Changi Airport is ramping up engineer recruitment amid its biggest expansion push in more than three decades.
The construction of Terminal 4 will start later this year and work will begin on a third runway next year.
Plans are being finalised for the building of a new complex where the T1 open-air carpark is now located.
In the longer term, there is T5, which will be ready in the middle of the next decade, said Changi Airport Group's senior vice-president (engineering and development) Koh Ming Sue.
The airport, which has about 130 engineers, aims to hire 50 more this year, he told The Straits Times last Friday.
"This is more than the total number recruited in the last four years.
"When work starts on T5, we will need to ramp up hiring again."
Despite the general labour crunch, Changi's brand name, a competitive salary package and efforts to reach out to tertiary students have helped fill vacancies, said Ms Goh Hwai Kar, a vice- president in Changi's human resource division.
Mr Koh said: "About 10 of our experienced engineers who left to pursue opportunities at other airports in the Middle East, India and other markets have also come back. Their experience will prove very useful to us at this time."
The expansion aims to position the Singapore airport to capitalise on growth in the Asia-Pacific - the fastest-growing aviation market.
Rival airports in Hong Kong, South Korea, India and China are also expanding.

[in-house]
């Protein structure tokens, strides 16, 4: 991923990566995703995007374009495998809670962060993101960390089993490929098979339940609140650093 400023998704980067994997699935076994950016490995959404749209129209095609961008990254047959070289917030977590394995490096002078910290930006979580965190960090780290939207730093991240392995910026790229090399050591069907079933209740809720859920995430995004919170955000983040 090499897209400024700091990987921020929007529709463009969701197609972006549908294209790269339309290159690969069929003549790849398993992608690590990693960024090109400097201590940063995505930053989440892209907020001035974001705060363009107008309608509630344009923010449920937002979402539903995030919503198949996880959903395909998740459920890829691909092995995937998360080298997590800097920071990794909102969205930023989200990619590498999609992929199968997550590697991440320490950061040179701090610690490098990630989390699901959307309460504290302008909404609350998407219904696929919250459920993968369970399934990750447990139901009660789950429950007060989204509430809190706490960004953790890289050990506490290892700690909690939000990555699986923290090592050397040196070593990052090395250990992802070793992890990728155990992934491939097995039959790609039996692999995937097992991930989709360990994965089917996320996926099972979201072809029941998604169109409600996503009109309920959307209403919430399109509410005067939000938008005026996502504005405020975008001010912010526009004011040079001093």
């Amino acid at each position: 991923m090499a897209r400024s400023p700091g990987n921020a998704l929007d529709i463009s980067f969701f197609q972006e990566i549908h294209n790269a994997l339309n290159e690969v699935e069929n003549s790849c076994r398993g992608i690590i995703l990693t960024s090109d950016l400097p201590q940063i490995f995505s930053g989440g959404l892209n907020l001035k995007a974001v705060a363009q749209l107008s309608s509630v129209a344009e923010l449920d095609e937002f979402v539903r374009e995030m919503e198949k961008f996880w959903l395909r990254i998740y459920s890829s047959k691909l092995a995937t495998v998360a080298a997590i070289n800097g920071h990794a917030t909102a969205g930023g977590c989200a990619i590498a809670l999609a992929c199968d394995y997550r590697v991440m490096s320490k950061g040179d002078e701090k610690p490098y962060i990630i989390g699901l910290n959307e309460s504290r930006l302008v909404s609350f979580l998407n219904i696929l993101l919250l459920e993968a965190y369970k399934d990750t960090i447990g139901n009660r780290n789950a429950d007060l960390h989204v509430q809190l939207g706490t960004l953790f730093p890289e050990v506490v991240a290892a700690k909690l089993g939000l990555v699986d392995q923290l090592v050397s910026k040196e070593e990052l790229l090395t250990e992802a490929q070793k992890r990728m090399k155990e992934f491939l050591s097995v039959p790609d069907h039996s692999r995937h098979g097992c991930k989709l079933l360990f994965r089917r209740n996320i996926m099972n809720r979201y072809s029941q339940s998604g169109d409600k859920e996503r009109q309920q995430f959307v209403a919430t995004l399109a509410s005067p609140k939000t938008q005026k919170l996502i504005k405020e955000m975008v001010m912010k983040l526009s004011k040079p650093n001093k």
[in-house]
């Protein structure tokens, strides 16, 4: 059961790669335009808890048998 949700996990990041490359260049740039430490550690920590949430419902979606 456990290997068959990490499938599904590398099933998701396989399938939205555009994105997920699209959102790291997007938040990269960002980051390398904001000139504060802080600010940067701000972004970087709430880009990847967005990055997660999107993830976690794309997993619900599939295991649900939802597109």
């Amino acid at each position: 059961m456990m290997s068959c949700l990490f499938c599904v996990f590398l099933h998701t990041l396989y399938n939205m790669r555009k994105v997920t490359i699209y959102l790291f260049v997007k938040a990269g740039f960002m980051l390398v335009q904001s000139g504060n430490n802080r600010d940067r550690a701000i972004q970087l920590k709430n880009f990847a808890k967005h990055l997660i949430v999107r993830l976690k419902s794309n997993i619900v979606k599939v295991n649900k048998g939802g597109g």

Last year, Changi's total passenger traffic hit 51.2 million, a 10 per cent jump from 2011, while aircraft take-offs and landings grew 7.6 per cent to 324,700.
The new T4 will open in 2017 and handle up to 16 million passengers a year.
Work on the third runway will allow Changi to handle a growing number of flights, said Mr Koh.
The strip is located on a 1,000ha piece of land - this is about three-quarters the size of the current airport premises - which has been set aside for the construction of T5.
The runway, now used for military purposes, will be lengthened to cater to bigger jets.
Changi will also build a bigger fire station, as well as 40km of taxiways to link the new runway to the existing airport, Mr Koh said.
As part of expansion plans, the airport is also constructing more than 50 aircraft parking bays in the next five to seven years, he said.
Ms Elsie Tan, 42, who was part of the engineering team for T3 which opened in 2008, is now in the T4 team.
The job offers many different opportunities, she said.
"I was also involved in The Slide@T3 - the world's tallest slide in an airport. My children, who are three and six, love it."